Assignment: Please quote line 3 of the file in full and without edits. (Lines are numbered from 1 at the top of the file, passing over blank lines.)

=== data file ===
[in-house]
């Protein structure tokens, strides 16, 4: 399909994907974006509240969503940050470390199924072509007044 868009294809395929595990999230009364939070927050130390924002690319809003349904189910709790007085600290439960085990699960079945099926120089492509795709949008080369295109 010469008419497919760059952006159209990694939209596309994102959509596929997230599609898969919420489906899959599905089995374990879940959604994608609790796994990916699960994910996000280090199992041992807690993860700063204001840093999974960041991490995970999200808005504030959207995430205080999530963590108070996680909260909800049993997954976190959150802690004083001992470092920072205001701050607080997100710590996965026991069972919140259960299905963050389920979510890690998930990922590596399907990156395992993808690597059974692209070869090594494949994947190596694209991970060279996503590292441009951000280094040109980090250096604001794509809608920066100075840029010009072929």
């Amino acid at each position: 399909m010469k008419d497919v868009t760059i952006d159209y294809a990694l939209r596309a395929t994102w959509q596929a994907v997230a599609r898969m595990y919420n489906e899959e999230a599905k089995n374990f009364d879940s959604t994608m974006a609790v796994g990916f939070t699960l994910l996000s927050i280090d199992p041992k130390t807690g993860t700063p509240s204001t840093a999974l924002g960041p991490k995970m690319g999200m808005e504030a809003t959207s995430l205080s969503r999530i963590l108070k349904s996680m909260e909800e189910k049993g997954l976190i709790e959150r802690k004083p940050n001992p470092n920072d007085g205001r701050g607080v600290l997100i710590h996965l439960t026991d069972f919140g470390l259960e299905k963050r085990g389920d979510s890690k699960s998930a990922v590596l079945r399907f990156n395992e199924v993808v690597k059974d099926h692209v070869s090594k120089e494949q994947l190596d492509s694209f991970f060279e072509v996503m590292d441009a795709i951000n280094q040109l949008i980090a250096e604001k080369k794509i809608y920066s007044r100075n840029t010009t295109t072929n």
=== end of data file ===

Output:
């Amino acid at each position: 399909m010469k008419d497919v868009t760059i952006d159209y294809a990694l939209r596309a395929t994102w959509q596929a994907v997230a599609r898969m595990y919420n489906e899959e999230a599905k089995n374990f009364d879940s959604t994608m974006a609790v796994g990916f939070t699960l994910l996000s927050i280090d199992p041992k130390t807690g993860t700063p509240s204001t840093a999974l924002g960041p991490k995970m690319g999200m808005e504030a809003t959207s995430l205080s969503r999530i963590l108070k349904s996680m909260e909800e189910k049993g997954l976190i709790e959150r802690k004083p940050n001992p470092n920072d007085g205001r701050g607080v600290l997100i710590h996965l439960t026991d069972f919140g470390l259960e299905k963050r085990g389920d979510s890690k699960s998930a990922v590596l079945r399907f990156n395992e199924v993808v690597k059974d099926h692209v070869s090594k120089e494949q994947l190596d492509s694209f991970f060279e072509v996503m590292d441009a795709i951000n280094q040109l949008i980090a250096e604001k080369k794509i809608y920066s007044r100075n840029t010009t295109t072929n």